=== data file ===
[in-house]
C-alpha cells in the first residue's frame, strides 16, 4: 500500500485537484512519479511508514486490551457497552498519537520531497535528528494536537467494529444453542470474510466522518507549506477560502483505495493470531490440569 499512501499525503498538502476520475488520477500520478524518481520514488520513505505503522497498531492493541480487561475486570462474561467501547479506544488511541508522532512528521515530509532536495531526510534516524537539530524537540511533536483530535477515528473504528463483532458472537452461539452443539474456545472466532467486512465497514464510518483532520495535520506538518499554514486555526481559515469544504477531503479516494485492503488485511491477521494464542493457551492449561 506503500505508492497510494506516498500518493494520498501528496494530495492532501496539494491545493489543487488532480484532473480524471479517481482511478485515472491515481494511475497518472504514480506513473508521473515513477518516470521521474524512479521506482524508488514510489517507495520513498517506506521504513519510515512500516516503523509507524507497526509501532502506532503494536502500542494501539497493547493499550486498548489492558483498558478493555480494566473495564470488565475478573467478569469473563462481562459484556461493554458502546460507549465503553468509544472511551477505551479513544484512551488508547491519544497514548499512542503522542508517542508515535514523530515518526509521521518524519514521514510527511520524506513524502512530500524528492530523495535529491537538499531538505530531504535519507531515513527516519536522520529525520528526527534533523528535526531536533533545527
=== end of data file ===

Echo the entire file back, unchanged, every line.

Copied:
[in-house]
C-alpha cells in the first residue's frame, strides 16, 4: 500500500485537484512519479511508514486490551457497552498519537520531497535528528494536537467494529444453542470474510466522518507549506477560502483505495493470531490440569 499512501499525503498538502476520475488520477500520478524518481520514488520513505505503522497498531492493541480487561475486570462474561467501547479506544488511541508522532512528521515530509532536495531526510534516524537539530524537540511533536483530535477515528473504528463483532458472537452461539452443539474456545472466532467486512465497514464510518483532520495535520506538518499554514486555526481559515469544504477531503479516494485492503488485511491477521494464542493457551492449561 506503500505508492497510494506516498500518493494520498501528496494530495492532501496539494491545493489543487488532480484532473480524471479517481482511478485515472491515481494511475497518472504514480506513473508521473515513477518516470521521474524512479521506482524508488514510489517507495520513498517506506521504513519510515512500516516503523509507524507497526509501532502506532503494536502500542494501539497493547493499550486498548489492558483498558478493555480494566473495564470488565475478573467478569469473563462481562459484556461493554458502546460507549465503553468509544472511551477505551479513544484512551488508547491519544497514548499512542503522542508517542508515535514523530515518526509521521518524519514521514510527511520524506513524502512530500524528492530523495535529491537538499531538505530531504535519507531515513527516519536522520529525520528526527534533523528535526531536533533545527